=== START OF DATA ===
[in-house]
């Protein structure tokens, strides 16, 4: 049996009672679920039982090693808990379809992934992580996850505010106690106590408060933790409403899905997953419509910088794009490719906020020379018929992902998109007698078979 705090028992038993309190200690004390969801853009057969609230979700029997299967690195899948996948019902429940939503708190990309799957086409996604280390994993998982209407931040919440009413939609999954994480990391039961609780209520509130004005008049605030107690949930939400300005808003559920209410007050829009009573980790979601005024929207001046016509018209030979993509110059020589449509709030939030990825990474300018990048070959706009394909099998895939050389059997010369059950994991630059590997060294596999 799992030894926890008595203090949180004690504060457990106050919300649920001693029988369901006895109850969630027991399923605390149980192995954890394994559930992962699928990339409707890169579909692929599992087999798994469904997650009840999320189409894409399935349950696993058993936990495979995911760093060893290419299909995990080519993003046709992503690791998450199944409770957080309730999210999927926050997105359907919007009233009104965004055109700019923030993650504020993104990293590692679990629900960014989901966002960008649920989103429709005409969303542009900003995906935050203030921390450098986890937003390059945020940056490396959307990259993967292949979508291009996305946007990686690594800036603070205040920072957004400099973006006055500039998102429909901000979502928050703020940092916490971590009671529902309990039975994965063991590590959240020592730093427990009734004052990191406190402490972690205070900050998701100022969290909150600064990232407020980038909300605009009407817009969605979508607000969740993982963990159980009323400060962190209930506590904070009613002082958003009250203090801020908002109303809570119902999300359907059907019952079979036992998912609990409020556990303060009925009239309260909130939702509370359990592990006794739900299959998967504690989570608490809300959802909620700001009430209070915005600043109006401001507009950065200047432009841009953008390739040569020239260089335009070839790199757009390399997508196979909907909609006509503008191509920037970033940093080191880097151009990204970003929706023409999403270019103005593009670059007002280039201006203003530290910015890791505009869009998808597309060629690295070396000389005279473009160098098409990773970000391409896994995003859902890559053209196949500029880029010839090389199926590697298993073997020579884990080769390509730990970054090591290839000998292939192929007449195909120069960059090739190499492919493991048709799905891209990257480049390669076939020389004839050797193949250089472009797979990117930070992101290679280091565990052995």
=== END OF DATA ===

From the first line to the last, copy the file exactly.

[in-house]
């Protein structure tokens, strides 16, 4: 049996009672679920039982090693808990379809992934992580996850505010106690106590408060933790409403899905997953419509910088794009490719906020020379018929992902998109007698078979 705090028992038993309190200690004390969801853009057969609230979700029997299967690195899948996948019902429940939503708190990309799957086409996604280390994993998982209407931040919440009413939609999954994480990391039961609780209520509130004005008049605030107690949930939400300005808003559920209410007050829009009573980790979601005024929207001046016509018209030979993509110059020589449509709030939030990825990474300018990048070959706009394909099998895939050389059997010369059950994991630059590997060294596999 799992030894926890008595203090949180004690504060457990106050919300649920001693029988369901006895109850969630027991399923605390149980192995954890394994559930992962699928990339409707890169579909692929599992087999798994469904997650009840999320189409894409399935349950696993058993936990495979995911760093060893290419299909995990080519993003046709992503690791998450199944409770957080309730999210999927926050997105359907919007009233009104965004055109700019923030993650504020993104990293590692679990629900960014989901966002960008649920989103429709005409969303542009900003995906935050203030921390450098986890937003390059945020940056490396959307990259993967292949979508291009996305946007990686690594800036603070205040920072957004400099973006006055500039998102429909901000979502928050703020940092916490971590009671529902309990039975994965063991590590959240020592730093427990009734004052990191406190402490972690205070900050998701100022969290909150600064990232407020980038909300605009009407817009969605979508607000969740993982963990159980009323400060962190209930506590904070009613002082958003009250203090801020908002109303809570119902999300359907059907019952079979036992998912609990409020556990303060009925009239309260909130939702509370359990592990006794739900299959998967504690989570608490809300959802909620700001009430209070915005600043109006401001507009950065200047432009841009953008390739040569020239260089335009070839790199757009390399997508196979909907909609006509503008191509920037970033940093080191880097151009990204970003929706023409999403270019103005593009670059007002280039201006203003530290910015890791505009869009998808597309060629690295070396000389005279473009160098098409990773970000391409896994995003859902890559053209196949500029880029010839090389199926590697298993073997020579884990080769390509730990970054090591290839000998292939192929007449195909120069960059090739190499492919493991048709799905891209990257480049390669076939020389004839050797193949250089472009797979990117930070992101290679280091565990052995």